by thefourpartland

This is the continuation of a story I’ve been working on for the Splintered Lands project. Previous entries can be found here

“Náhte, why is there a net on your head?”

“I needed a hat.”

“Náhte, it’s a net. It lets the sun shine through. And doesn’t keep off the mosquitoes either. Also, it smells of fish. Dead fish.”

“I know. I’m hoping fish will jump into the net and I can eat them. I’m hungry.”

Butan just sighed.

They’d been in Át?san a week now, and had, for once in their lives, honest employment. Neither of them liked it very much.

“Kagdor didn’t bring any food, did he?”

“He brought me more nets to wear. Draped them over my head when he left.”

“That was probably because he doesn’t like you. You cut up one of his nets and used it as a fishing line.”

“He wasn’t using it!”

“Náhte, we’re supposed to be repairing the nets, not breaking them.”

“Oh, is that what this job is? I thought I was just a clothes rack.”

“You just might be.”

“Do I get more money as a clothes rack?”

“No, less.”

“Then I don’t want to be a clothes rack.” Náhte thought for a moment. It was a long moment. “I don’t want to be honest any more, Butan. Honesty is kind of dull.”

“You mean there’s nobody shooting arrows at you? Or trying to sell you into slavery?”


“You want people to shoot at you.”

“I think so. I like the sound that arrows make as they whiz by.”

Butan started crying.

“Why are we here?”

“Because I was bored of being honest as well.”

“But this is the Knights of the Broken Wheel mission. We can’t join them, they’re honest!”

“I don’t want to join them, I want to rob them.”

“Doesn’t that mean they’ll poke us with pointy things?”

“Given everything else we’ve met tried to do that, what’s the difference?”

Náhte paused.

“They have bigger pointy things?”

“On that, you’re probably right. Ready to go over the wall?”

“Why not swim up the little creek into their complex that no one ever guards?” Náhte pointed.

Butan clapped a hand over his eyes. “Náhte, that’s an open air sewer.”

“Oh, that means I’ll smell foetid. I’ll have all the pretty flowers again, and I can paint them.”

“Fine. Náhte, you can swim in, and I’ll climb over the wall.”

They went their separate ways.

Butan dropped over the wall, huddled in the darkness behind a crate, and looked around. There wasn’t any movement he could see, so he crept towards the storehouse against the back wall of the complex. A Knight stepped out from the barracks, heading to the outhouse, and Butan froze, posing himself like a tree. And then almost fell over.

When the Knight had gone, he made it the rest of the way to the storehouse and slipped inside. Oddly, the door had been unlocked.

“Butan, you’re slow.” Náhte was sitting on a chest, munching on some flatbread.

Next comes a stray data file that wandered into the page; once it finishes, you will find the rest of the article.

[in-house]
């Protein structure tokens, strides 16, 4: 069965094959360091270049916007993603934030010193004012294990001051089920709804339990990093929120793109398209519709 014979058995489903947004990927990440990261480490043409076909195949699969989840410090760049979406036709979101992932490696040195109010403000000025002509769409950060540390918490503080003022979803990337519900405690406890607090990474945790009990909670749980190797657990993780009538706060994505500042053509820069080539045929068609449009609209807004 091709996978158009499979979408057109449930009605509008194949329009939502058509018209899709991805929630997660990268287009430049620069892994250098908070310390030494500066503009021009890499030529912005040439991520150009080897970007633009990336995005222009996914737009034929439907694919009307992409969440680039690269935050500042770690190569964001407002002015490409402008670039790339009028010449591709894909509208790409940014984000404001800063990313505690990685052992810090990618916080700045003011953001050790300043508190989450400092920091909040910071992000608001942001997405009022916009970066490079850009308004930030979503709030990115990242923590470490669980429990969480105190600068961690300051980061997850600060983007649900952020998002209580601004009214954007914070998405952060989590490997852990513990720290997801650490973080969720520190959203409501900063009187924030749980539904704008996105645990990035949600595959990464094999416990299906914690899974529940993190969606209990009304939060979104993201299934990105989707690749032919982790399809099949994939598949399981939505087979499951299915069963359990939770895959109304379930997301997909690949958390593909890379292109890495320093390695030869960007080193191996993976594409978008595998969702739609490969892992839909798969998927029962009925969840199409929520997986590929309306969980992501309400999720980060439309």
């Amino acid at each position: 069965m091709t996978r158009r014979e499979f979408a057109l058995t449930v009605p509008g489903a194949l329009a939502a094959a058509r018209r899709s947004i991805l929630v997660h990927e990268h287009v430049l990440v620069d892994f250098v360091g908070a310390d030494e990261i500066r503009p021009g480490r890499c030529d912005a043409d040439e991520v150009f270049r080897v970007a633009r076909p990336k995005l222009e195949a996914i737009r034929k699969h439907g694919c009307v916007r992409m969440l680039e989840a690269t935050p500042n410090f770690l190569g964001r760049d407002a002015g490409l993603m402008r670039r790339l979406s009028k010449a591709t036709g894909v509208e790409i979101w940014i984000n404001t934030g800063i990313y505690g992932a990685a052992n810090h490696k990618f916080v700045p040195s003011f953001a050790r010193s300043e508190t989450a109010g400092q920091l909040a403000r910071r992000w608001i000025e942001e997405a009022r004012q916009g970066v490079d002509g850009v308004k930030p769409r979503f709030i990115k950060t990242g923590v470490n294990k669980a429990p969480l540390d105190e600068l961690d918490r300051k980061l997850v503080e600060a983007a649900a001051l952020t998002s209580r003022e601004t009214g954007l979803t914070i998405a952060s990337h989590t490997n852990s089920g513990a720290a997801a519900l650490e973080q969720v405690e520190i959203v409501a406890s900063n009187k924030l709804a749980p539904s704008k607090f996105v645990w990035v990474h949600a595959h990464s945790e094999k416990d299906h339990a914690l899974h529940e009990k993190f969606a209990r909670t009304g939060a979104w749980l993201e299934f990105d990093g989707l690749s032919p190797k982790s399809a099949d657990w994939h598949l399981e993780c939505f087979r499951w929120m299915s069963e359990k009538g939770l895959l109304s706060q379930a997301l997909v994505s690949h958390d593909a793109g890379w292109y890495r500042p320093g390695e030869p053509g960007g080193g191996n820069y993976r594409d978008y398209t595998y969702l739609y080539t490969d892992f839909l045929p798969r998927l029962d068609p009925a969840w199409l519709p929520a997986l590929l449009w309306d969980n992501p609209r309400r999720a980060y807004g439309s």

“How in the name of all the gods did you get in here so quickly?”

“I followed the stream. I knew it came here, after all.”

“You knew the stream came straight into the storehouse, and you didn’t tell me.”

“I’d swum in it before, Butan. I like swimming. Lets me be closer to the fish.”

“I thought the fish tried to bite your fingers and you didn’t like them.”

“We’re on better terms now.”

Butan shook his head, and started hunting through the stacks. Most of what was there was either sealed barrels of food, or military equipment that would be difficult to sell.

“I don’t suppose you’ve worked out a perfect way to sneak stuff out of here, Náhte?”

“I usually swim with it in my shirt. It gets a bit smelly though. And damp.”

“Selling urine-soaked bread is probably not going to go down well. Next idea?”

Well, we could weight a barrel down with some rocks so it floats just below the surface, push it along, and then pop it out of the stream when we’re outside.”

Butan stared at his friend. “Did you just have a smart idea?”

“I’m not sure. What makes ideas smart?”

Butan puzzled on that one. “You’ll have to ask a philosopher.”

“What’s that?”

“A man who thinks about the big questions.”

“You mean like ‘To surrender, or not to surrender’?”

“No, more like whether we perceive reality, or if what we perceive is only a shadow cast by the true reality.” He stopped. “Incidentally, why’d you bring up surrender?”

“Because there’s five Knights outside.”

They both dove for the open sewer.

The thieves came up spluttering, covered in foul smelling liquid. Unfortunately, the first thing they saw was a pair of boots. Followed by a sword tip, the rest of the sword, and a large angry man.

“I don’t suppose you’d be willing to let us surrender?”

The sword swung.

“Thought not. Knights aren’t known for their mercy.”

Náhte ducked, and Butan grabbed a lump of, well, better not think about it and threw it into the Knight’s face.

With the Knight clawing at the adhesive filth, they ran. Well, Butan ran. Náhte charged into the Knight, knocked him to the ground, and stole his helmet. Then he ran.

After they were a good safe distance away, inside the edge of the swamp, Butan looked at Náhte and gestured at the helmet. “Why?”

“I always wanted a Knight’s helmet.” He plopped it on his head. “I look dashing in it, don’t I?”

A man in rags with the metal helmet of a Knight. Dashing wasn’t exactly the word that sprang to Butan’s mind.

“You look exotic, Náhte.”

“Oh, I like that even more.”

“Yes, I thought you might. That’s why I said it. Now, what are we going to do?”

“Well, there’s a nice sunset I could paint on the tree. With mud, of course.”

Butan shoved Náhte into a puddle.

“No, Náhte, big picture what are we going to do next?”

“Oh, hrmm. Die, probably. At least, I think that’s what comes after living.”

“You aren’t helping. Especially not since I think those Knights are organizing a search party.”

“We could flee?”

“I like your thinking.”

They fled.


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